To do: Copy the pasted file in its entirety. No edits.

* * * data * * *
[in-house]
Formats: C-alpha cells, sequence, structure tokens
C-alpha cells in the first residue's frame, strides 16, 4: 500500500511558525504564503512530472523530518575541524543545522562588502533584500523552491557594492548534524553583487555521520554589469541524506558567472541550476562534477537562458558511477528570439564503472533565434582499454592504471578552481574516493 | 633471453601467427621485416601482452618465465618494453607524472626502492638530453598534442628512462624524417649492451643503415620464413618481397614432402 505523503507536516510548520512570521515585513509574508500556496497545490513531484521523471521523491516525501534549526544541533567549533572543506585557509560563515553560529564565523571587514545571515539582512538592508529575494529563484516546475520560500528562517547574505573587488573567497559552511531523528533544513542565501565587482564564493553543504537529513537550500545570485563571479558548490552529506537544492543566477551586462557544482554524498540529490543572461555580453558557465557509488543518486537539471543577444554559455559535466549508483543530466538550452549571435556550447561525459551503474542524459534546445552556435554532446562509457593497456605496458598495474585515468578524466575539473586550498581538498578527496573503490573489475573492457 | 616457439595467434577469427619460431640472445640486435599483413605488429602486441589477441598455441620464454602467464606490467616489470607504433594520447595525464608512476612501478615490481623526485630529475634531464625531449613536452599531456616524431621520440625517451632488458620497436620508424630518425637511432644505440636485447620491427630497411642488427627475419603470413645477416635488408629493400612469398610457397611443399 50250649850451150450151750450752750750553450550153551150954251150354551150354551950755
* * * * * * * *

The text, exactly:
[in-house]
Formats: C-alpha cells, sequence, structure tokens
C-alpha cells in the first residue's frame, strides 16, 4: 500500500511558525504564503512530472523530518575541524543545522562588502533584500523552491557594492548534524553583487555521520554589469541524506558567472541550476562534477537562458558511477528570439564503472533565434582499454592504471578552481574516493 | 633471453601467427621485416601482452618465465618494453607524472626502492638530453598534442628512462624524417649492451643503415620464413618481397614432402 505523503507536516510548520512570521515585513509574508500556496497545490513531484521523471521523491516525501534549526544541533567549533572543506585557509560563515553560529564565523571587514545571515539582512538592508529575494529563484516546475520560500528562517547574505573587488573567497559552511531523528533544513542565501565587482564564493553543504537529513537550500545570485563571479558548490552529506537544492543566477551586462557544482554524498540529490543572461555580453558557465557509488543518486537539471543577444554559455559535466549508483543530466538550452549571435556550447561525459551503474542524459534546445552556435554532446562509457593497456605496458598495474585515468578524466575539473586550498581538498578527496573503490573489475573492457 | 616457439595467434577469427619460431640472445640486435599483413605488429602486441589477441598455441620464454602467464606490467616489470607504433594520447595525464608512476612501478615490481623526485630529475634531464625531449613536452599531456616524431621520440625517451632488458620497436620508424630518425637511432644505440636485447620491427630497411642488427627475419603470413645477416635488408629493400612469398610457397611443399 50250649850451150450151750450752750750553450550153551150954251150354551150354551950755